Captain’s Log 5,890
Everybody is writing about Robin Williams. I heard the news at work yesterday afternoon, and yes….it was shocking. It was shocking but not surprising. We all have a story. We all have a dragon. Sometimes, we have more than one. Sometimes, the dragon wins.
I have been around depression my entire life. My mother suffered from it. So did her mother. So did my mother’s siblings. Cousins too. Add in a big dose of alcoholism (grandfather and an uncle), and that’s what constitutes the 50% of my DNA contributed by my mother’s heritage. Not as much is known about my father’s side of the family. His father basically abandoned my dad (who was just 16 years old at the time) and his older brother after their mother died and he took off to live in New Jersey. That was a mess too for a long time. My father committed the big sin of marrying my Catholic mother, and he was not welcome in my grandfather’s house for a very long time. Religion and mental illness dividing families for centuries.
I grew up in a small town where suicide was rampant. I cannot begin to tell you how many people I have known who chose this path. I counted them up several years ago and it was 20 or more. From the neighbor down the lane to my classmate since kindergarten…..from my best friend’s nephew to the fellow I once thought I was going to marry….it’s been the choice of nightmares. As hard as it is for the person suffering, it is just as difficult for those who remain. Several years after my boyfriend killed himself, his father did it too. The suffering the family endured was pure hell.
There is no magic answer to stop this. But it’s important to know that this isn’t about being sad. This isn’t about thinking happy thoughts and it will go away. Depression is pervasive and cruel. It erodes self-confidence, desire, hope, and more. Nobody is going to “snap out of it” and just get better.
I consider myself so fortunate that the “black dog” of this disease has never taken up residence in my emotional home. Yes, I have suffered intense sadness at times, but it passes and does not impede my life. I am also fortunate that I am not an alcoholic or substance abuser. There are so many times I remember picking my grandfather up when he had fallen in the snow….or collapsed on the sidewalk on our way home from “getting the mail.” That was hit pet phrase for going to the bar. I often went along to guide him home. I was just a small child but I thought that was what kids were supposed to do.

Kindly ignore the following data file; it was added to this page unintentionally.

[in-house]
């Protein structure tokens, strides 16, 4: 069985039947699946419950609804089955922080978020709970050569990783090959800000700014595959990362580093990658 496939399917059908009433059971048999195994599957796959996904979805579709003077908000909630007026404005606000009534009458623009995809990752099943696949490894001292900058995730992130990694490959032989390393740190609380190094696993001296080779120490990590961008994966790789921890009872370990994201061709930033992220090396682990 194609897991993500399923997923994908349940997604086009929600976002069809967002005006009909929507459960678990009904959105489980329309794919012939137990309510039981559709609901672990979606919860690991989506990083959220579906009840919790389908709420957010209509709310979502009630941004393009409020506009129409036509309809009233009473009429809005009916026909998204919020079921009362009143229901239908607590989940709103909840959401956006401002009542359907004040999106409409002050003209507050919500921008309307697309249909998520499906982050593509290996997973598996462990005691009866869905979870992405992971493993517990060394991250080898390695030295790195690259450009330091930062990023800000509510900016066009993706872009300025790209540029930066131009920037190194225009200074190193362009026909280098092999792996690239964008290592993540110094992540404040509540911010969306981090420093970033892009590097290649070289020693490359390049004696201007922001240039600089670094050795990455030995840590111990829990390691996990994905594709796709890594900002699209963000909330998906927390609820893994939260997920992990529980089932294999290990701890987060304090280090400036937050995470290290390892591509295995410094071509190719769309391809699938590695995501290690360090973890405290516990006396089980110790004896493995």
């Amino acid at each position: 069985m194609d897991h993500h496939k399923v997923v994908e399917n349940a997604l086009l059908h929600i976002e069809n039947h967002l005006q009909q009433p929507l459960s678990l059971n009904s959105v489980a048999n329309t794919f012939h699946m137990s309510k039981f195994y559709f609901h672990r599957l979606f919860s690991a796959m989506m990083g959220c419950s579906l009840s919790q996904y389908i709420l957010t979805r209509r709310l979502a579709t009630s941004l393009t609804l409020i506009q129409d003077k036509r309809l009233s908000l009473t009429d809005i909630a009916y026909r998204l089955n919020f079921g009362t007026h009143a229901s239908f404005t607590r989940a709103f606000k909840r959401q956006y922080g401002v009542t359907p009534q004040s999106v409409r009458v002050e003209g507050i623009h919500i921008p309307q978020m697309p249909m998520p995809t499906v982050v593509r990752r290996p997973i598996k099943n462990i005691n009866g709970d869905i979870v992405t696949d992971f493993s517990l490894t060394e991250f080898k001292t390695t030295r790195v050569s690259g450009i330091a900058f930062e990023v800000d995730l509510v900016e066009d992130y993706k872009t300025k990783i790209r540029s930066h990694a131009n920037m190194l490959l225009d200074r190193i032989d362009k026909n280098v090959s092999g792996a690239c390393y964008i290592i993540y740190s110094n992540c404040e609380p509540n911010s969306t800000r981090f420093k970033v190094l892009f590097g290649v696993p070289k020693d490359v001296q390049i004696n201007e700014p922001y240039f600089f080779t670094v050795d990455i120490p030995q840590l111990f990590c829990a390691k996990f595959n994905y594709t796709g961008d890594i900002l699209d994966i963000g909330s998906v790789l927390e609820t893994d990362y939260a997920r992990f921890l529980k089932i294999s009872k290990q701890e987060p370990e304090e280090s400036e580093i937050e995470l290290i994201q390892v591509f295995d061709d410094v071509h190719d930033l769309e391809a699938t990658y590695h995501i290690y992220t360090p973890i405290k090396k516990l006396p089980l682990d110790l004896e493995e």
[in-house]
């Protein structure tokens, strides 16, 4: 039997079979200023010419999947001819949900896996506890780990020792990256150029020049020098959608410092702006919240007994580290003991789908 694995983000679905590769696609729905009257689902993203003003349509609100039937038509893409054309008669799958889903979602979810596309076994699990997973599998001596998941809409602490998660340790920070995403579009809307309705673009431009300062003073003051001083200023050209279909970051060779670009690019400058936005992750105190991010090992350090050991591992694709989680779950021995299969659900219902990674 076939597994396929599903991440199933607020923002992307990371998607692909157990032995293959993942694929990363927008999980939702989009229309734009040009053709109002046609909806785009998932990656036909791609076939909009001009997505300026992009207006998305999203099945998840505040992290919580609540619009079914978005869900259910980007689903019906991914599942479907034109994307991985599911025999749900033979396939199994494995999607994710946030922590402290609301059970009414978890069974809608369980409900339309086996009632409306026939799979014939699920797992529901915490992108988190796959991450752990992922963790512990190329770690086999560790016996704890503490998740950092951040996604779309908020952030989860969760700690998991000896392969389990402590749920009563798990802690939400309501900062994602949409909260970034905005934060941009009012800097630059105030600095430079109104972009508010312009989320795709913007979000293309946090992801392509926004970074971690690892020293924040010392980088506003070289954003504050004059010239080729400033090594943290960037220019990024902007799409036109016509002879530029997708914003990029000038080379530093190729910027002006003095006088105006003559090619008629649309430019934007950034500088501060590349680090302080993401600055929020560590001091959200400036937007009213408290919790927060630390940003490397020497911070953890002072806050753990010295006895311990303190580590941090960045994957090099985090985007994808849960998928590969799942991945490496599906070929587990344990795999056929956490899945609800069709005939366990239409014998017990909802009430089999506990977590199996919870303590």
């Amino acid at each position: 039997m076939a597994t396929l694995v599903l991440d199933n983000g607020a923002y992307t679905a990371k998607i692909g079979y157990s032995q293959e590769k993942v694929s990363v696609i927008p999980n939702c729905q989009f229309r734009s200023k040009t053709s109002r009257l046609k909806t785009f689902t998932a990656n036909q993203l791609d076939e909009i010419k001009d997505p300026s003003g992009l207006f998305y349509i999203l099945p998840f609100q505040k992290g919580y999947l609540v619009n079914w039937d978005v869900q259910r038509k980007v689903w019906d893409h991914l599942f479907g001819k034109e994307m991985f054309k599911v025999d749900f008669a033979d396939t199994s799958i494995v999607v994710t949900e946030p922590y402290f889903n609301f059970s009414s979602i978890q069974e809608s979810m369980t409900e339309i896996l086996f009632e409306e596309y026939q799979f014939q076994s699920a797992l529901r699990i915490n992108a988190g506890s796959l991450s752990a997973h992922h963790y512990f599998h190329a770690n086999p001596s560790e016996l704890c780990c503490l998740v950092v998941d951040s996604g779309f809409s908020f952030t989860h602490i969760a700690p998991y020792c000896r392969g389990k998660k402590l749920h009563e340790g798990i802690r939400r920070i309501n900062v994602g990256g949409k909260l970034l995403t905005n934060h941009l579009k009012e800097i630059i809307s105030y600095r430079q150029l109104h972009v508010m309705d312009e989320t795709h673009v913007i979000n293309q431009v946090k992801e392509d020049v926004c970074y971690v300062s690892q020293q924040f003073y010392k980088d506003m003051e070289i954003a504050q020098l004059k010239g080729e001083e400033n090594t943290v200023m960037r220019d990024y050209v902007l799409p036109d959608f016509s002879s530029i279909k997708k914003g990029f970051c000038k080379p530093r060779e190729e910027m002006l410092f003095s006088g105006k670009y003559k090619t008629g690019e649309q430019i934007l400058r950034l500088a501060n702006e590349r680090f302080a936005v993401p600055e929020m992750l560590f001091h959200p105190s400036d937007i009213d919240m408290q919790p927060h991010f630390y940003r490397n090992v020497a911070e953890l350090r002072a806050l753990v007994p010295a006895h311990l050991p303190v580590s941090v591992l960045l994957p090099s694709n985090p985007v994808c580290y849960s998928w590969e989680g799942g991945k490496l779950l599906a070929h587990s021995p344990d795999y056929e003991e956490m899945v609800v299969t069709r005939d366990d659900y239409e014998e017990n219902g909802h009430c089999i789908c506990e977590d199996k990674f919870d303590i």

And then I watched my very funny mother slip into times of intense darkness that frightened me beyond belief. My sister had already moved away when this all started, so it’s almost as if we were raised by two different mothers. Hers was carefree and fun-loving. Mine was carefree and fun-loving and punctuated with long spells of my mother sitting around in a Thorazine haze. It would come and go. The black dog made many, many visits.
I was frightened that the black dog would someday come for me. So far, I have been spared. But I know nobody is really immune. I do think about it. I don’t dwell on it, but it does cross my mind.
This is an excellent film about the black dog that won a victory over our dear Robin Williams. How dare I say “our” Robin Williams. But he was “ours.” He anointed our souls with his grace, giving us permission to claim him. I have never seen depression described so well. We cannot do any more for him, but we can certainly be supportive of our friends and family who deal with this very serious illness. Please watch it. Become more aware of what it means.